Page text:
The development of a framework for bio-based and biodegradable/compostable plastics is a key deliverable of the new Circular Economy Action Plan, which was published by the European Commission in March 2020. Several studies have been launched and published since then to lay down the scientific basis for this framework. One of them is the report “Biodegradability of plastics in the open environment” by SAPEA (Science Advice for Policy by European Academies). The report correctly confirms a role for biodegradable plastics within a circular economy. Unfortunately, it also includes a number of unfounded general assumptions that need to be rectified, especially with regards to the general understanding of biodegradability. Read in the following a guest commentary by Francesco Degli Innocenti, Member of the European Bioplastics Working Group Biodegradables and Chair of the Working Group Standardisation.
A stone held in our hands, does not fall down. In this moment, gravity does not matter, is non-existent, the stone is not moving. One could conclude that, when the stone is in the hand, gravity does not exist. As soon as we open our hands, gravity is back, and the stone falls to the ground. However, physics takes a different approach to describe this phenomenon. Gravity is existent, before and after the falling. Before it does not play a role because the hand prevents the gravitational potential energy from transforming into kinetic energy. Or in simple words: the gasoline in a car tank does not catch fire but no one doubts that it is fuel. However, it is wrong to assume that gasoline, at that moment, does not burn, because it is not inflammable. It becomes flammable as soon as certain conditions, for example temperature or oxygen supply, become favourable to the real and evident manifestation of combustion.
Chemistry, using an approach similar to that of physics, describes the phenomenon in a different way: each substance has its own intrinsic reduction potential which describes the tendency of a chemical species to react with oxygen (i.e. to burn). The reduction potential is present, even when conditions are not suitable for a redox reaction to occur.
In a study on Biodegradability of Plastics in the Open Environment published by SAPEA end of 2020, “biodegradability is considered to result from the interplay between material properties that provide the potential for biodegradation to occur, in combination with the environmental conditions that match this potential and, thereby, allow for biodegradation to occur”. The SAPEA report calls this interplay “system property”. In some cases, the report calls biodegradation a system property but then also biodegradability is described as a system property, as if the two terms “biodegradation” and “biodegradability” were synonyms. But they are not. Biodegradability is a “potentiality” while biodegradation is an “actuality“, using the philosophical terminology of Aristoteles.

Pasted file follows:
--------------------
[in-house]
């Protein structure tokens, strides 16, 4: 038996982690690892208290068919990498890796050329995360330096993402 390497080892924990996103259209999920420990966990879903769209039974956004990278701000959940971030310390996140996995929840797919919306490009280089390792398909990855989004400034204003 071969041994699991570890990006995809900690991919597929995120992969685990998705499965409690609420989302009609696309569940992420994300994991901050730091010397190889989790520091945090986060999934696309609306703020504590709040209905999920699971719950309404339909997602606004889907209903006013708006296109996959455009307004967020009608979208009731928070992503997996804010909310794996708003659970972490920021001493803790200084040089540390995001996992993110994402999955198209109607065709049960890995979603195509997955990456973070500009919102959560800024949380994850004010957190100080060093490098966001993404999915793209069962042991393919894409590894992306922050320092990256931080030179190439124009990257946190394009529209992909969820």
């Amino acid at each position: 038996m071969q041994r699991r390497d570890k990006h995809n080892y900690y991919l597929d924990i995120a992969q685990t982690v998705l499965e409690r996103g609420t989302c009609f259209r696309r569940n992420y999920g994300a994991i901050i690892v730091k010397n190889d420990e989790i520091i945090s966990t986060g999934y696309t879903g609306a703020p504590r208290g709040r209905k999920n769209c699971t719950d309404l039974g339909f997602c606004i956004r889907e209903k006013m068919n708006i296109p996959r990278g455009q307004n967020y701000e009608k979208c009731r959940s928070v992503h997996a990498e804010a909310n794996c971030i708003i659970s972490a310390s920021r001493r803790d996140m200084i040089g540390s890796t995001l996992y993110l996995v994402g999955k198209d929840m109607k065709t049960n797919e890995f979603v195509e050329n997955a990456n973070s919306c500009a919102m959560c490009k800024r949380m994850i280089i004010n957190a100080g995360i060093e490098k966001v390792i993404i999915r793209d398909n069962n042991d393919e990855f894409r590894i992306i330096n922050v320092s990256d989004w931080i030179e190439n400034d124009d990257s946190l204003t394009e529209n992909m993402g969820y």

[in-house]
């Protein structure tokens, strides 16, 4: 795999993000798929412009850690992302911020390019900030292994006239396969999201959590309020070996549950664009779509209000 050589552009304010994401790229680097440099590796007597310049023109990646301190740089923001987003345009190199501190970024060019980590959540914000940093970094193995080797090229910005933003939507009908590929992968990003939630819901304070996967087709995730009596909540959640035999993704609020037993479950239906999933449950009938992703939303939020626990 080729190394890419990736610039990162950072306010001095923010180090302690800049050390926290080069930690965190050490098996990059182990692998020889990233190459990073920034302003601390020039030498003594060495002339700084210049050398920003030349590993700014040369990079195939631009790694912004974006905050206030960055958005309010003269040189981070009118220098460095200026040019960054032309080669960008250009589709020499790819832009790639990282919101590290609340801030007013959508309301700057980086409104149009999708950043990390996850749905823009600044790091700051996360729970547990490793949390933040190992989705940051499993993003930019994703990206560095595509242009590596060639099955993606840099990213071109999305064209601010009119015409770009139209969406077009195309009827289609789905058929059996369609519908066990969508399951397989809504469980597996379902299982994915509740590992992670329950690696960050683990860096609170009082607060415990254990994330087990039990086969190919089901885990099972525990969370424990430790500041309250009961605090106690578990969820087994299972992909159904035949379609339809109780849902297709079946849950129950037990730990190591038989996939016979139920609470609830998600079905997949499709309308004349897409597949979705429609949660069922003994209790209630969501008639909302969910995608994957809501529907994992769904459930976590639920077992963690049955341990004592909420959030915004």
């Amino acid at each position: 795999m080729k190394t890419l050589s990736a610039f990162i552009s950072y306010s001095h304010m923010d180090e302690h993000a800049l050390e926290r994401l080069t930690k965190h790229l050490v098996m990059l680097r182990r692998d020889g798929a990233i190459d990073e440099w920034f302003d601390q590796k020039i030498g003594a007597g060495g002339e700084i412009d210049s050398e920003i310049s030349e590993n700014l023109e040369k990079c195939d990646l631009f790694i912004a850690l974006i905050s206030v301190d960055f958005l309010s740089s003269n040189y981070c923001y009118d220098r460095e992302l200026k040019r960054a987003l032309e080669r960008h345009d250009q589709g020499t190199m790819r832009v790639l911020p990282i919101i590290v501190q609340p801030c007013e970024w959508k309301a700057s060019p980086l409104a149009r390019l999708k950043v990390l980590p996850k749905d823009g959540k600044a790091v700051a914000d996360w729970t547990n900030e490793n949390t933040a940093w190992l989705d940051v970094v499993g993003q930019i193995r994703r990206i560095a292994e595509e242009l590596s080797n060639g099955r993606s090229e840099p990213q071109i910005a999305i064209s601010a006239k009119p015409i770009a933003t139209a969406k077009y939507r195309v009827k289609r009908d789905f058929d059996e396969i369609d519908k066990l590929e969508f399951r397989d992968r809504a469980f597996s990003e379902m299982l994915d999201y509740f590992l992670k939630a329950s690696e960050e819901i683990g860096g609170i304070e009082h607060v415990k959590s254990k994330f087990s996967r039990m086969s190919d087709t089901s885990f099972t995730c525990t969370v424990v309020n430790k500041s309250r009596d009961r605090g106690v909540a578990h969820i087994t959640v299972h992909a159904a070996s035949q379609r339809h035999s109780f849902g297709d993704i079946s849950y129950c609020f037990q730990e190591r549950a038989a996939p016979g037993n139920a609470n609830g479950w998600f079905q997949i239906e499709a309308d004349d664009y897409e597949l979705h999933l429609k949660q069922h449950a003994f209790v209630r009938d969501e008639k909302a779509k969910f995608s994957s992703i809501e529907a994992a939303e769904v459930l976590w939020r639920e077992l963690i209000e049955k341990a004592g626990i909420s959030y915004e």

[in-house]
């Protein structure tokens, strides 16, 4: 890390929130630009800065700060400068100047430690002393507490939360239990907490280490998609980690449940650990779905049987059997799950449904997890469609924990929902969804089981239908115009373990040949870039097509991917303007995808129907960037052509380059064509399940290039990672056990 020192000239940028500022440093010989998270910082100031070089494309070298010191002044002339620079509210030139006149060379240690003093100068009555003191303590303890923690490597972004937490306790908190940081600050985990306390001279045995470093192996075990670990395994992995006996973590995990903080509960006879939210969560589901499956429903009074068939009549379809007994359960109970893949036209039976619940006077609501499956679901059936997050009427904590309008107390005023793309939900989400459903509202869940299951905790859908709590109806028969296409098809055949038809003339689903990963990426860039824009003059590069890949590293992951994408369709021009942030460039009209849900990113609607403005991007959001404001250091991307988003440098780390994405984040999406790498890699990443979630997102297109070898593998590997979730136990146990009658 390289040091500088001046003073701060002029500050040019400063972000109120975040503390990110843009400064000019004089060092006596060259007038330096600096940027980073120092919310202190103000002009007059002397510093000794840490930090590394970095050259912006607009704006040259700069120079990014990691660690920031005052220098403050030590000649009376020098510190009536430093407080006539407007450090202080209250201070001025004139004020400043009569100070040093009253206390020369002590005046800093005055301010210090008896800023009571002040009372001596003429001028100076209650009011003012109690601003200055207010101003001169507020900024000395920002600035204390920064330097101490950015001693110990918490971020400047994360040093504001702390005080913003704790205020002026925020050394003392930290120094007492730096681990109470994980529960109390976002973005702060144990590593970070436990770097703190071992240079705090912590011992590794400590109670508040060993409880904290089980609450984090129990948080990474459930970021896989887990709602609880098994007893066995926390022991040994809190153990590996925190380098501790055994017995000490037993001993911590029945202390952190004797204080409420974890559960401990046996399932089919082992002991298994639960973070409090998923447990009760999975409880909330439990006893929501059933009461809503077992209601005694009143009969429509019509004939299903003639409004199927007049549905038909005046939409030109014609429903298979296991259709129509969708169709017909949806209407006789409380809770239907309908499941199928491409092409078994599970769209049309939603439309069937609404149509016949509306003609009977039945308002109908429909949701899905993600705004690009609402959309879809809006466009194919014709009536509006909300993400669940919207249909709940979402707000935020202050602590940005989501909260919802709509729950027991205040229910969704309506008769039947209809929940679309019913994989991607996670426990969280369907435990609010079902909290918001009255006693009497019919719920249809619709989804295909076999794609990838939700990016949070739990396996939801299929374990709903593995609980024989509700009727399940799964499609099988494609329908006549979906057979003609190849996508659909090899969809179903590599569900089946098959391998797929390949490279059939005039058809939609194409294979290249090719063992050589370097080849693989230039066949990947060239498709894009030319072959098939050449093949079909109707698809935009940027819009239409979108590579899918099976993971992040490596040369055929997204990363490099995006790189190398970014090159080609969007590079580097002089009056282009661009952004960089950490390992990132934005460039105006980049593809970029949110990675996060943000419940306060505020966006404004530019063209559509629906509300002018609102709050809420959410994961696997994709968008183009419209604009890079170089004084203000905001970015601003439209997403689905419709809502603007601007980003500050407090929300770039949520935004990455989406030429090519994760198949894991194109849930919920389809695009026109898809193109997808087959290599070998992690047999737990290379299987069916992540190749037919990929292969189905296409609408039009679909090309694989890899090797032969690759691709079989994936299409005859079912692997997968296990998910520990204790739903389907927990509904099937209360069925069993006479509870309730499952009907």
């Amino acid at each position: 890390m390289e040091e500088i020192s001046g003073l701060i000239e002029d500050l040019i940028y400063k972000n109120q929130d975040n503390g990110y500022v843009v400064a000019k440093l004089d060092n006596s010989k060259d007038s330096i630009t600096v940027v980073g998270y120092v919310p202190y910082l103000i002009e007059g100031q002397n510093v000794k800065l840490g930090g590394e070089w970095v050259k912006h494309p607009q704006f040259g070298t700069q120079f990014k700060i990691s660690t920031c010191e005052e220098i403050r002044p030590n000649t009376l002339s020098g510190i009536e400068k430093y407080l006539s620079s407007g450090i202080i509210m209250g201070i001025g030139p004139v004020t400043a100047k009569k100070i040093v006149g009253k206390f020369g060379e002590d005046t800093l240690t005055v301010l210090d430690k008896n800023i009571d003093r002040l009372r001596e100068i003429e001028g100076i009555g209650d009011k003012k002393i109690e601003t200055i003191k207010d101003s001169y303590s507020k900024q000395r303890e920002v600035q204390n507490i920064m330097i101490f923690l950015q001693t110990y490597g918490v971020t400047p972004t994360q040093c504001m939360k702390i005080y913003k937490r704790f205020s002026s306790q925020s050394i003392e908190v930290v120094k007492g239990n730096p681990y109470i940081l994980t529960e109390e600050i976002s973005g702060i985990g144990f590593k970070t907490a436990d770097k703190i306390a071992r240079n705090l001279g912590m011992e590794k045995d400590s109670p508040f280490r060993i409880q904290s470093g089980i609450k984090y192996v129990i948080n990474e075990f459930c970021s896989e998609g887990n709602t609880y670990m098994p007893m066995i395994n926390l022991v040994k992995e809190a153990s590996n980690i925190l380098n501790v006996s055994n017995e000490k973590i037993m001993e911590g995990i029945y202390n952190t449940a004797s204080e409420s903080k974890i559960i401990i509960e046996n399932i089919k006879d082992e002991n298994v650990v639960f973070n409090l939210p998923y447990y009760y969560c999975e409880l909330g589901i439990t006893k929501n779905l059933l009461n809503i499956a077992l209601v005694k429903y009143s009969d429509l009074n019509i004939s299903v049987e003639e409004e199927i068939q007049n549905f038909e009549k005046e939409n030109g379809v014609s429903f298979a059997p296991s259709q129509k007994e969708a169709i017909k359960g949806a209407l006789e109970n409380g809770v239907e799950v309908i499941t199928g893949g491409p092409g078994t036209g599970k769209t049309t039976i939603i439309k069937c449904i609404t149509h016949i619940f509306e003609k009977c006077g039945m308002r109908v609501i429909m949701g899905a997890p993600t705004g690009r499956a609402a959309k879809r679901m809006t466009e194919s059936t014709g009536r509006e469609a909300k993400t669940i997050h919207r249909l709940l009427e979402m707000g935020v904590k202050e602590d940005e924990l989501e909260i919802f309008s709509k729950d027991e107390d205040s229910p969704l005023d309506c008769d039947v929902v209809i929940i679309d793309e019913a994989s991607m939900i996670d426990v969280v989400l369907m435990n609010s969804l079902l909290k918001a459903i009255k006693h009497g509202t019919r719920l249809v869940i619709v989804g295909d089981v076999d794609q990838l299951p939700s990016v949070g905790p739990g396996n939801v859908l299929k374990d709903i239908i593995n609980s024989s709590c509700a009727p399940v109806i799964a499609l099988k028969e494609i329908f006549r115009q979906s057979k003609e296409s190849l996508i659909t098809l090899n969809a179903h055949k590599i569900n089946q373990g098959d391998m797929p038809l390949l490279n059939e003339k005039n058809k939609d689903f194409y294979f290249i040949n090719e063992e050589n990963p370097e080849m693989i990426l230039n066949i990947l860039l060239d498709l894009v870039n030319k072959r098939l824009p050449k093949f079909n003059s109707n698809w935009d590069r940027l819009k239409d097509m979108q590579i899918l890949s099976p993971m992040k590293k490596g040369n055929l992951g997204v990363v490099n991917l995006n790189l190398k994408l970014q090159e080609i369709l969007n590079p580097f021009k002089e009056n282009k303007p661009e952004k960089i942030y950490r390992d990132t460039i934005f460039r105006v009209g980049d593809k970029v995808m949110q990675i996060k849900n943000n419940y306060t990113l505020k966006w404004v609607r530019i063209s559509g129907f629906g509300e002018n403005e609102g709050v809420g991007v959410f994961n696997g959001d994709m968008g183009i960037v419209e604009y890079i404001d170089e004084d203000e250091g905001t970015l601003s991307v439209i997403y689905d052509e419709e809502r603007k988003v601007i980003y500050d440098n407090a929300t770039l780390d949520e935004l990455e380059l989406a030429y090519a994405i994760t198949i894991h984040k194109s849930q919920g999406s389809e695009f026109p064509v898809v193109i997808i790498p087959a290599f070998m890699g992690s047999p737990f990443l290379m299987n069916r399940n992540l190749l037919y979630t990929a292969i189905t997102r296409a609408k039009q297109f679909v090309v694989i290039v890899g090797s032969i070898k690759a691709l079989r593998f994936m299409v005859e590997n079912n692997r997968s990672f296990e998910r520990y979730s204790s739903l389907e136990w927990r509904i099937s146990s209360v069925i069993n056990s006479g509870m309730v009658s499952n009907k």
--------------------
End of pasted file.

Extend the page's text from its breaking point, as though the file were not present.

Gravitational potential energy, intrinsic reduction potential, and biodegradability are potentials. On the other hand, biodegradation is a process – the phenomenon that occurs when the potential is realized (just as when the stone falls down or the redox reaction occurs). It would have been helpful if a definition of biodegradability had also been provided by the authors of the study.
The reluctance to define intrinsic biodegradability as a potential that some materials have (and evidently others do not have) creates paradoxes and increases confusion rather than reducing it. If a banana placed in the freezer does not deteriorate, does this mean that it is not biodegradable under those conditions? In fact, a banana is still biodegradable even when frozen. The problem is that microorganisms are not active at minus 15° C. The banana will soon deteriorate as soon as it is brought back to conditions that favour microbial growth. However, the conclusion should be clear: biodegradation is a system property, biodegradability is not.
So now, there is a terminological confusion which becomes a source of paradoxes. The explanation for this might be found in the following statement: “We are concerned that the concept of “inherent biodegradability” may be misunderstood, misinterpreted or even misused to insinuate that biodegradation is a specific material property of the plastic or polymer and not, as specified above, a system property. We strongly favour the conceptual approach of treating plastic biodegradability as a system property”. This is a social concern, a moral tension to use an adequate terminology which is utilized to influence people that are unable to understand the meaning of scientific terms, and therefore, need to be directed towards socially acceptable behaviours – with suitable terms. However, this is an approach of politics and not science. When science, albeit with excellent intentions, uses the semantics of politics, there is a risk that the two areas intertwine, with negative effects on the clarity and coherence of the scientific analysis. Therefore, it would be useful to resolve the now existing confusion between the terms: biodegradation and biodegradability. A great opportunity to do that would be SAPEA’s current roll-out campaign which includes different discussion events.
In this regard, it should be considered: if biodegradability does not exist when the environmental conditions are not favourable for biodegradation, then the logical conclusion would be that for a stone that it is held in your hand, gravity does not exist at all.
Francesco Degli Innocenti